When it comes to kidneys, Chronic Kidney Disease, or CKD, is the most common type of kidney disease. It refers to an ailment in which one’s kidneys get damaged and can’t filter out blood efficiently. It is regarded as a chronic disease because the damage happens slowly over time. India has experienced a surge in patients with CKD due to an increase in the number of people suffering from diabetes and hypertension. People unfortunate enough to contract this disease face a real challenge because kidney transplant costs are very high, and the wait for an organ donor is very long.
Common Types of Kidney Diseases
● Kidney stones
● Polycystic kidney disease
● Chronic kidney disease
● Urinary tract infections
The Challenges of Chronic Kidney Disease in India
In India, it is difficult to assess the extent of CKD because there is no data collected on its pattern or magnitude. India does not possess a formal system to manage CKD patients. Treatment for kidney diseases is accessible mainly through higher-level healthcare facilities. As a result, due to a shortage in publicly funded hospitals specializing in kidney treatment, the patients are forced to turn to expensive private hospitals for care. Most patients do not even have health insurance, and it, therefore, becomes increasingly difficult to fund their treatment. Kidney transplant costs in India can range between Rs. 5 to 10 lakhs, and post-operative treatment costs for patients can go up to Rs. 15,000 per month, including medicines.
Many Indian patients cannot afford a kidney transplant. These people require dialysis treatment their whole life, and it is mainly private hospitals that run dialysis units. The truth is that many Indians cannot even afford the cost of dialysis. The lucky ones who can afford kidney transplant costs have other challenges such as organ trafficking.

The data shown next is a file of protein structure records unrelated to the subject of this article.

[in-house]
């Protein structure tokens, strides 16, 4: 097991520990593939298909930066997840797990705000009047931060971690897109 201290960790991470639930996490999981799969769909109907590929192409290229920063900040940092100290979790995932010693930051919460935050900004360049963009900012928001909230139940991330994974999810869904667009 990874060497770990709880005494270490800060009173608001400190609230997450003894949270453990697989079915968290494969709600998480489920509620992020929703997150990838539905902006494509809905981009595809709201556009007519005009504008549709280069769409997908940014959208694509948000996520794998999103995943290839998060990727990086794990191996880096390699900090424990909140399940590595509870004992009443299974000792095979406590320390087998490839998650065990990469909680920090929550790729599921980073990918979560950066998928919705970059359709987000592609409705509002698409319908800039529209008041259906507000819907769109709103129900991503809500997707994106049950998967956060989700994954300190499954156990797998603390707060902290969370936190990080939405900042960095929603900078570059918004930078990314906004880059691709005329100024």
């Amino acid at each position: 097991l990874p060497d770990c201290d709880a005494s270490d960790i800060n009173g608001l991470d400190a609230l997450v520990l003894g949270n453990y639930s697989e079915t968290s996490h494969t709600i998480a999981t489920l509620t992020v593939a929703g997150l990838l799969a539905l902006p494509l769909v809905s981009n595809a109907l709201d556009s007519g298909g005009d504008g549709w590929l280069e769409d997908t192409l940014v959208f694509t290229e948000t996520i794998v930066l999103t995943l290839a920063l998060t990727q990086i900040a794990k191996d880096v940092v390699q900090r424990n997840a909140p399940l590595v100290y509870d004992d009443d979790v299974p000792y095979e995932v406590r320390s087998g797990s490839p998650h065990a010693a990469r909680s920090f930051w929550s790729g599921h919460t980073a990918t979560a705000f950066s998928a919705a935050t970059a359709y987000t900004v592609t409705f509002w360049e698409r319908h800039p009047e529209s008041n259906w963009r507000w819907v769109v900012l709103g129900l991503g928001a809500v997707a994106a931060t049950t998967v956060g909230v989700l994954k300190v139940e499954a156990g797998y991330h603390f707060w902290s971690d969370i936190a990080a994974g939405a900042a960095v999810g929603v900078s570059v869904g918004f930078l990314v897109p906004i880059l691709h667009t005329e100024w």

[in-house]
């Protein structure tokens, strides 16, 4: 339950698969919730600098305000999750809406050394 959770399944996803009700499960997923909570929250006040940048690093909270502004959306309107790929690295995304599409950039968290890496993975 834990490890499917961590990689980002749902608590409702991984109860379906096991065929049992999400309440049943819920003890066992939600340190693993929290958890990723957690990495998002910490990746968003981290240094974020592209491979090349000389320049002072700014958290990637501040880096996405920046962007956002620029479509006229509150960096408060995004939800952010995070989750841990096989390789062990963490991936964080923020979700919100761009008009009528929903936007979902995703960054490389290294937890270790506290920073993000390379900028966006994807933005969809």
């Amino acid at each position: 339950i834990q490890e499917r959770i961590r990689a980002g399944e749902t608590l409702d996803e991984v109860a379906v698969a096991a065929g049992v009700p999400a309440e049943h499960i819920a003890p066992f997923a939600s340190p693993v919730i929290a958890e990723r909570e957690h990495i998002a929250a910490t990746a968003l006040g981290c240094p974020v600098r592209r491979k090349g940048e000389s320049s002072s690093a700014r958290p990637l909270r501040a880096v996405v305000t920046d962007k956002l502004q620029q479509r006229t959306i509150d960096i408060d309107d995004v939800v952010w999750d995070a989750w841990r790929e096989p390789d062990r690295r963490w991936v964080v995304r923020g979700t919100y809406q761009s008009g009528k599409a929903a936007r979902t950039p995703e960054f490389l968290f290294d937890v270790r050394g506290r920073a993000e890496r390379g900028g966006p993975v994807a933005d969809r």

Due to such challenges, which are mostly monetary, there should be a prevention program for CKD whose cost must be much less than that of the treatment.
Progress and Solutions in Managing Chronic Kidney Diseases
Until the last decade, the Indian public health system did not recognize CKD as a health issue. Studies were, however, started around 2005 on the various aspects of CKD. One of the studies initiated in 2010 by the Indian CKD Registry office shows the following demographics and socioeconomic status of CKD patients in India for that year:
Number of cases
Age of patients
50 ± 15 years
Monthly family income
< Rs. 5,000
Between Rs. 5,001 and 20,000
It is apparent from the table that most families cannot afford kidney treatment. As a result, measures have been taken by the government of India to try and remedy these challenges. Following are some of the actions undertaken and implemented by the government:
● Increased funding and sponsoring dialysis and other related treatments for beneficiaries of the Central Government Health Services.
● Initiation of a process to have stand-alone hemodialysis units.
● Launch a National Organ Transplant Program (NOTP) to facilitate living and cadaver organ transplantations. A dedicated budget has been provided for this program to relieve the pressures on people who cannot afford kidney transplant costs.
Despite these initiatives, it is clear that priority must be put on CKD prevention programs by the Indian government due to the high costs of treatment. Unfortunately, CKD prevention is not yet a reality. A CKD prevention program has been put in place but with minimal budgetary support, and it is secondary to prevention programs such as those for diabetes, cardiovascular diseases, and strokes. The government has, however, launched encouraging initiatives to screen patients with a higher risk of CKD, including those suffering from diabetes and hypertension. However, as awareness about the significance of CKD as a national health issue is growing, more investments are being made in such programs. As a result, India will see better results and implement more cost-effective measures to fight CKD.
Prioritize Prevention over Treatment
Chronic Kidney Disease is developing into a problem of large proportions in India. The issue will keep increasing further as more people suffer from diabetes and hypertension and as the elderly population continues to grow. The Indian government should be commended on the measures it has taken to improve the healthcare of CKD patients. However, the focus now should be on implementing better and more efficient prevention programs, as kidney transplant costs and treatments are not affordable to the general population. It is encouraging to see that the government has taken steps to raise awareness on CKD issues and more investments towards establishing such prevention programs. The future should hold better results.